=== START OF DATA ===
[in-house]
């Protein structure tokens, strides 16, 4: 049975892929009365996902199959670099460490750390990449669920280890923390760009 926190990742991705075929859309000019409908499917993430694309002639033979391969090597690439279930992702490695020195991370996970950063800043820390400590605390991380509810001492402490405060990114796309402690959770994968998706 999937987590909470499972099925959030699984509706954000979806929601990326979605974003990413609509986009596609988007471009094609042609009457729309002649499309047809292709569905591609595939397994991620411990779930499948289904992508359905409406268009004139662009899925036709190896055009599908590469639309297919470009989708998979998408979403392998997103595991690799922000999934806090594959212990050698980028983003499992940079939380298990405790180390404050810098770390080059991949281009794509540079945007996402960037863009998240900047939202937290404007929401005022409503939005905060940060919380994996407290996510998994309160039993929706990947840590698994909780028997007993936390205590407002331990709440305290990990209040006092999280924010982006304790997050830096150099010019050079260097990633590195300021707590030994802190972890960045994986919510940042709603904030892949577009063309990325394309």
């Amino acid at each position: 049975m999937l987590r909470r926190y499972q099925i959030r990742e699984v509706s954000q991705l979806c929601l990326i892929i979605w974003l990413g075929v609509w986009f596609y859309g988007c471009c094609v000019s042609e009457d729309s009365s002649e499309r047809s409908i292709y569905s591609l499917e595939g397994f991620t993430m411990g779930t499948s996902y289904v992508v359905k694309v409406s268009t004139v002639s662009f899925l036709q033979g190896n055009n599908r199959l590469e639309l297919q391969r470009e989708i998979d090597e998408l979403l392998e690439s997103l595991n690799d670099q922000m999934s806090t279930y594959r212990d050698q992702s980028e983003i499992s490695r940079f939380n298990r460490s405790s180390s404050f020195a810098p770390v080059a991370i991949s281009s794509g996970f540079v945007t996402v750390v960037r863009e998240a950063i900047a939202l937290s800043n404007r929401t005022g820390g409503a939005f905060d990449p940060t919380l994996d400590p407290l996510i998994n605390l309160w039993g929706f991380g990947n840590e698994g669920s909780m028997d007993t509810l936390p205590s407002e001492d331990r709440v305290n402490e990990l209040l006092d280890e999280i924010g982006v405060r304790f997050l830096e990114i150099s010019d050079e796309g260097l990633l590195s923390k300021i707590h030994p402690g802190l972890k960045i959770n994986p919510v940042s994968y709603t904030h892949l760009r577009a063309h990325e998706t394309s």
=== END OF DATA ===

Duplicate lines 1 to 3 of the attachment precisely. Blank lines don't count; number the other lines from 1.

[in-house]
């Protein structure tokens, strides 16, 4: 049975892929009365996902199959670099460490750390990449669920280890923390760009 926190990742991705075929859309000019409908499917993430694309002639033979391969090597690439279930992702490695020195991370996970950063800043820390400590605390991380509810001492402490405060990114796309402690959770994968998706 999937987590909470499972099925959030699984509706954000979806929601990326979605974003990413609509986009596609988007471009094609042609009457729309002649499309047809292709569905591609595939397994991620411990779930499948289904992508359905409406268009004139662009899925036709190896055009599908590469639309297919470009989708998979998408979403392998997103595991690799922000999934806090594959212990050698980028983003499992940079939380298990405790180390404050810098770390080059991949281009794509540079945007996402960037863009998240900047939202937290404007929401005022409503939005905060940060919380994996407290996510998994309160039993929706990947840590698994909780028997007993936390205590407002331990709440305290990990209040006092999280924010982006304790997050830096150099010019050079260097990633590195300021707590030994802190972890960045994986919510940042709603904030892949577009063309990325394309």
């Amino acid at each position: 049975m999937l987590r909470r926190y499972q099925i959030r990742e699984v509706s954000q991705l979806c929601l990326i892929i979605w974003l990413g075929v609509w986009f596609y859309g988007c471009c094609v000019s042609e009457d729309s009365s002649e499309r047809s409908i292709y569905s591609l499917e595939g397994f991620t993430m411990g779930t499948s996902y289904v992508v359905k694309v409406s268009t004139v002639s662009f899925l036709q033979g190896n055009n599908r199959l590469e639309l297919q391969r470009e989708i998979d090597e998408l979403l392998e690439s997103l595991n690799d670099q922000m999934s806090t279930y594959r212990d050698q992702s980028e983003i499992s490695r940079f939380n298990r460490s405790s180390s404050f020195a810098p770390v080059a991370i991949s281009s794509g996970f540079v945007t996402v750390v960037r863009e998240a950063i900047a939202l937290s800043n404007r929401t005022g820390g409503a939005f905060d990449p940060t919380l994996d400590p407290l996510i998994n605390l309160w039993g929706f991380g990947n840590e698994g669920s909780m028997d007993t509810l936390p205590s407002e001492d331990r709440v305290n402490e990990l209040l006092d280890e999280i924010g982006v405060r304790f997050l830096e990114i150099s010019d050079e796309g260097l990633l590195s923390k300021i707590h030994p402690g802190l972890k960045i959770n994986p919510v940042s994968y709603t904030h892949l760009r577009a063309h990325e998706t394309s």